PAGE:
Why We Need Marketing

You, like me, are self-employed. You know your industry, your product, your target audience. But, how can you get a handle on marketing? There are so many choices – enough to boggle the entrepreneur’s mind. 

Think about what you want to accomplish by spending money (and/or time) on marketing. What are your marketing goals? 

Here are two critical reasons why marketing in some form is needed by small business: 

#1 – We need to acquire first-time customers. If we don’t get people to buy from us, we will not have a business – it is as simple as that. 

However, it is generally too expensive to rely on first-time buyers for all of our sales. The first purchase from a customer can be costly. Thus, and this is no surprise…

#2 – We need to entice previous buyers to buy again.

For most businesses, it is much cheaper to get a past buyer to purchase again than to acquire a new one. Previous buyers know your product, the price point was satisfactory for them, and they may need add-ons or extensions that go with the first purchase. In addition, you do not have to start from scratch to find them, especially if you have been building a customer list or database with contact information.

Of course, some past buyers will never buy from you again. You need to accept that fact. They don’t need your product, they didn’t like your product or service, they prefer a competitor’s product, or have another option that is more accessible. They might be wrong, but you are not going to convince them otherwise.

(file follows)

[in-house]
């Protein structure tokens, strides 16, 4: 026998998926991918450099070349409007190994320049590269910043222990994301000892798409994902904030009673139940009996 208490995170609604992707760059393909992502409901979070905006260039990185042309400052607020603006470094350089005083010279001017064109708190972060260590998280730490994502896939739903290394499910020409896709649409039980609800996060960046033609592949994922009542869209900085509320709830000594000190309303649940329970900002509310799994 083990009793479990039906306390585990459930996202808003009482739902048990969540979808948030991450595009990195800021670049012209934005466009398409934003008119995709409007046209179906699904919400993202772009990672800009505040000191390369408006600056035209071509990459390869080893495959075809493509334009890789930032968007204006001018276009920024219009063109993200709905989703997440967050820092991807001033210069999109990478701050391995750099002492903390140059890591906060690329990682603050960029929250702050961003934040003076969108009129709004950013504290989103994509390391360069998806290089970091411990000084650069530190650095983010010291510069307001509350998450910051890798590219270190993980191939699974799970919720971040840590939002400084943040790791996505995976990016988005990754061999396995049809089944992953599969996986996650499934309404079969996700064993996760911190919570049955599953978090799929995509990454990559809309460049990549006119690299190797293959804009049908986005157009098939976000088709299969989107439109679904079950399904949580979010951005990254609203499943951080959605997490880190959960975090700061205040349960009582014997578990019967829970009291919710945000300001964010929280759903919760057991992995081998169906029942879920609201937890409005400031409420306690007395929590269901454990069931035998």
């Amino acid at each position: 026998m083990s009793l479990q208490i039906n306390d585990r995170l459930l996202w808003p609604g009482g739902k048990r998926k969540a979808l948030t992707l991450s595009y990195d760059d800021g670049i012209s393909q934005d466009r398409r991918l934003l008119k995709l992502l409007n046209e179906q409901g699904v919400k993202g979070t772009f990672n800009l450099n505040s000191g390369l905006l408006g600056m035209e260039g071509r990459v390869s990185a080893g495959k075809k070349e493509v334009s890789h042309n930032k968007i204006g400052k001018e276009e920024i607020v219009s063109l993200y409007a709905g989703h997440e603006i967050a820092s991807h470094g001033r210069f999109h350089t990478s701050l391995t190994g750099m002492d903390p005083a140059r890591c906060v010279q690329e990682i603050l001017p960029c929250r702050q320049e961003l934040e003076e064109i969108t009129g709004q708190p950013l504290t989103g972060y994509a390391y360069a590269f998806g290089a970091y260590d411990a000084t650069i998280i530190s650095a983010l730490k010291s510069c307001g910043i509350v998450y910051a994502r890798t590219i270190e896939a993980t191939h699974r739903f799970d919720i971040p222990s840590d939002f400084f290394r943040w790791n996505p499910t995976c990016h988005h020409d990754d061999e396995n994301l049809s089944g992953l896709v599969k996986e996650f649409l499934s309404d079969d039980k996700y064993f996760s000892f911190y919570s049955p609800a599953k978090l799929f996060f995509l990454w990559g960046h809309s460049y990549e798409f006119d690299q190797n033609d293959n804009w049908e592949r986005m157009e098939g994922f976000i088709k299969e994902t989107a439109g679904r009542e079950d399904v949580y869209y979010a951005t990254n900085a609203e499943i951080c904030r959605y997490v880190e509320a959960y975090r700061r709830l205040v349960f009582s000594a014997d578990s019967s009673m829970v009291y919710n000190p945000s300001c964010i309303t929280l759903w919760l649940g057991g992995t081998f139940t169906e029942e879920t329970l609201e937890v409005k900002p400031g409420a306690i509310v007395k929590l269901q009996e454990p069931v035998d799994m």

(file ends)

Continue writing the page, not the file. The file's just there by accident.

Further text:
Then, there are those in the middle, who are persuadable. If you make it easy or enticing enough to buy again, some of them will. Others will keep you in mind for the future – but have no interest right now.

In businesses where customers can be tracked, typically no more than 40% of first-time buyers buy again in the next year. Only 40% to 60% are likely to repeat – most only once more. And, just a small sliver of buyers will become “regulars.”

Once you understand these basics, you can now understand the collapse of the web-commerce “bubble” in the late 1990’s. Lots of new companies were getting into internet sales. They were luring top executives with huge salaries and stock options. They were running expensive television ads and buying billboard placements. The problem is no one was thinking about getting someone to buy a second time – and it was way too expensive to acquire names with the high cost of the marketing media they were using. 

Are you working both sides of this equation? Are you finding ways to get and keep customers or clients? This is a particular challenge if you are a one-person shop, and you are responsible for both acquiring and reselling to buyers.

There is more to come in the weeks ahead.

 

Until we meet again –

The Entrepreneur’s Friend


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